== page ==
Pubdate: Sat, 10 Jan 2004
Source: Regina Leader-Post (CN SN)
Copyright: 2004 The Leader-Post Ltd.
Author: Kevin O'Connor
Bookmark: (Cocaine)


A dramatic crime trend from last year is expected to continue throughout 
2004, police say -- cocaine has replaced Talwin and Ritalin as Regina's No. 
1 drug problem.

"The information we've received is that cocaine is growing and growing and 
growing in Regina," said city police spokesman Sgt. Gerald Good.

Good, who recently joined the Regina Integrated Drug Unit, a joint venture 
of the city police and RCMP, said there has been a dramatic shift since he 
was on the drug squad for three years in the late 1980s.

"Talwin was rampant, running down the streets of Regina," he said. "Eighty 
per cent to 90 per cent of our work was Ts & Rs."

On the other hand, Good said, cocaine was virtually a non-issue from 1986 
to 1989.

Now, Ts & Rs are still in demand, but most of the illegal drug traffic is 
believed to involve cocaine, Good said.

"Now it's about 75 per cent cocaine, 10 per cent marijuana and a smattering 
of morphine and Talwin and Ritalin," he said.

Talwin and Ritalin are two prescription drugs sold illegally that can be 
combined and injected for a opium-type high.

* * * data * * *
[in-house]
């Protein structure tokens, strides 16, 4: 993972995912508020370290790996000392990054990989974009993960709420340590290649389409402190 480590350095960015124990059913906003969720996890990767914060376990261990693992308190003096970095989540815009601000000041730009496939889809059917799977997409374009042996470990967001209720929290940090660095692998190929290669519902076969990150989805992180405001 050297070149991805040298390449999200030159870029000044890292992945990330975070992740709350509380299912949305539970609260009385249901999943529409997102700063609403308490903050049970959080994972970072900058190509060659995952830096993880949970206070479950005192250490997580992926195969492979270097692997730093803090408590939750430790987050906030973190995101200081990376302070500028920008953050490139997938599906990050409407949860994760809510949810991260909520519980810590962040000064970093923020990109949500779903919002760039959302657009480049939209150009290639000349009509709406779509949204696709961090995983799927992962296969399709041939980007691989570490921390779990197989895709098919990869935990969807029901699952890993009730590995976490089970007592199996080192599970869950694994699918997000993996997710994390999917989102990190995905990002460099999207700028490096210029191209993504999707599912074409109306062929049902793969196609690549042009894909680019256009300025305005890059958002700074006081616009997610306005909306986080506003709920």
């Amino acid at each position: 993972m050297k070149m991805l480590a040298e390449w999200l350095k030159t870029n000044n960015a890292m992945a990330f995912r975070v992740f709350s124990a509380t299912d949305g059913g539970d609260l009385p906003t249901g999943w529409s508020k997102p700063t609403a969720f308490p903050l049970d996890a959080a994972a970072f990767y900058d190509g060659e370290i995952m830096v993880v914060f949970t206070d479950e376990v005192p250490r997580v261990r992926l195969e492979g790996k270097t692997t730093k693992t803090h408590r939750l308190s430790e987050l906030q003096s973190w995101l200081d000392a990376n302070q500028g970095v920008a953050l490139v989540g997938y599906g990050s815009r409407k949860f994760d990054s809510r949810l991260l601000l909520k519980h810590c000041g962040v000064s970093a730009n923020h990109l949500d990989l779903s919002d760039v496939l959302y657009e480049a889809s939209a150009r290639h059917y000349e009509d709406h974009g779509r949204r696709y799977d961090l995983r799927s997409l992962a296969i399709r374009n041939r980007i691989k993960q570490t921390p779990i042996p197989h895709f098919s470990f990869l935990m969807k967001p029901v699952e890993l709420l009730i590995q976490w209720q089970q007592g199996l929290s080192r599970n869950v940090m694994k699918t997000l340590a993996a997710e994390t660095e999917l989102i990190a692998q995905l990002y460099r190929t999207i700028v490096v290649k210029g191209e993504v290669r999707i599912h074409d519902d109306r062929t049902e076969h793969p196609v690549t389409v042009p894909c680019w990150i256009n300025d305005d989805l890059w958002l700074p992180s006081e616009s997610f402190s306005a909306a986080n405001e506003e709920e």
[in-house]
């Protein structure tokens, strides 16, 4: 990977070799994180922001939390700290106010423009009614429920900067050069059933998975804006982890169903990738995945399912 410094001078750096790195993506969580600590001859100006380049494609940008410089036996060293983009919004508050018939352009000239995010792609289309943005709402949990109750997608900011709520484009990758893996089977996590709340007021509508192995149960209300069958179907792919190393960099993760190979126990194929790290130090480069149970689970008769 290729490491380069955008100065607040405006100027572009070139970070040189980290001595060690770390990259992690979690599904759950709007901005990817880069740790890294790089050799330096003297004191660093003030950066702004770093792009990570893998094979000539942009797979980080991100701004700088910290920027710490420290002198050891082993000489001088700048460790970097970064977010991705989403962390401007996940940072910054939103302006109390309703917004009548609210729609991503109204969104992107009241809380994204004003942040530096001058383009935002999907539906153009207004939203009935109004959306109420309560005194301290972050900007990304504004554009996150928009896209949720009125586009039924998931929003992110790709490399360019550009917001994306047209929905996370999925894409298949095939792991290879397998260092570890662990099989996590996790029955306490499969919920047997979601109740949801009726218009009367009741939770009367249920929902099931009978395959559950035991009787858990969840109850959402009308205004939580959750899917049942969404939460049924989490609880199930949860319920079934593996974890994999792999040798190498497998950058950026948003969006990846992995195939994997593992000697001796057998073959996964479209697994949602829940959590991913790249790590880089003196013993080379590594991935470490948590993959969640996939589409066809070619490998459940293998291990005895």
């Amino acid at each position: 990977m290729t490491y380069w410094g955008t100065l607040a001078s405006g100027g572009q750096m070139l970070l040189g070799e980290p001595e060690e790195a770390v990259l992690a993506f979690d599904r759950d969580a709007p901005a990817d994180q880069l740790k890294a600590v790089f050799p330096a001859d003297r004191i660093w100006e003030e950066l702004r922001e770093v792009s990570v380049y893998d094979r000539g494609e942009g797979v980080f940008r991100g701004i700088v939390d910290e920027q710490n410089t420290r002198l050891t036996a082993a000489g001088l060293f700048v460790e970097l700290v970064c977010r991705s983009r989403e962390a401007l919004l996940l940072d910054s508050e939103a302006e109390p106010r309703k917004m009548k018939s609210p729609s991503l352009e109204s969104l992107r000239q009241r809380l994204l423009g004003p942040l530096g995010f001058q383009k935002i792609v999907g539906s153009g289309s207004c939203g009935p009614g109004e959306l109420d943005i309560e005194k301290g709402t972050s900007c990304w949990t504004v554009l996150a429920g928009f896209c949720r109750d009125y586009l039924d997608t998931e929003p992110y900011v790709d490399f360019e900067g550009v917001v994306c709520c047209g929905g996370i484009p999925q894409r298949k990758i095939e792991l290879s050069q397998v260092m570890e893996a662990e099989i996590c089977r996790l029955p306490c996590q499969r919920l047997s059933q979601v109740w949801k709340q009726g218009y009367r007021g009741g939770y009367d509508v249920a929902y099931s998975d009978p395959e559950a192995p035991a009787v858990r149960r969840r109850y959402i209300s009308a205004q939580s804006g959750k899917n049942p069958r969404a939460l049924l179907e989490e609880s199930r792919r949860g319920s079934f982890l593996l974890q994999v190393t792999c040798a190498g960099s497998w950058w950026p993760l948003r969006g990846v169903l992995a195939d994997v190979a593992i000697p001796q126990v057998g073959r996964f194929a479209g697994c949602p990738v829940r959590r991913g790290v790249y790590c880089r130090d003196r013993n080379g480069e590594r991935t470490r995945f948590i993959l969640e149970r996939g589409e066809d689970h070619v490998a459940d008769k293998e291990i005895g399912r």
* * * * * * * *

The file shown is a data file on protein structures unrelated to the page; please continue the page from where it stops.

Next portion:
Throughout the 1980s and '90s, large quantities of the drug were sold at 
drug houses in the city. Regina was, essentially, one of the Talwin and 
Ritalin capitals of Canada.

During one sentencing last year, court heard some of the drug houses in the 
city sold up to $7,200 a night of the drugs.

But much of that activity was shut down in recent years, with police making 
a series of arrests against significant T & R dealers.

Earlier this week, Gregory Cote, a Regina man described as one of the 
city's major Talwin and Ritalin dealers, was sentenced to 31/2 years in 
prison on a number of trafficking charges.

Court heard that last year another large T & R distributor, Allie Gader, 
was sentenced to four years and nine months for trafficking between 2001 
and 2002.

Since those arrests, police in Regina have made a number of large seizures 
of cocaine, in both the powder and crack form.

What has spurred the trade of cocaine in Regina has been a dramatic price 
drop, Good said. A gram of cocaine that was $200 a few years ago can now be 
purchased for $100.

Good said although there are differences, some aspects of the trade haven't 
changed. For instance, many drug users finance their habits through 
property crimes. Others raise money for drugs through prostitution.

One thing that's disturbing about today's cocaine business, however, is 
that it is being targeted to a wider segment of the population than other 
drugs, he said.

"We don't find high income people using Talwin and Ritalin," Good said. 
"It's a drug used by poor people. Cocaine is used by everyone in every class."
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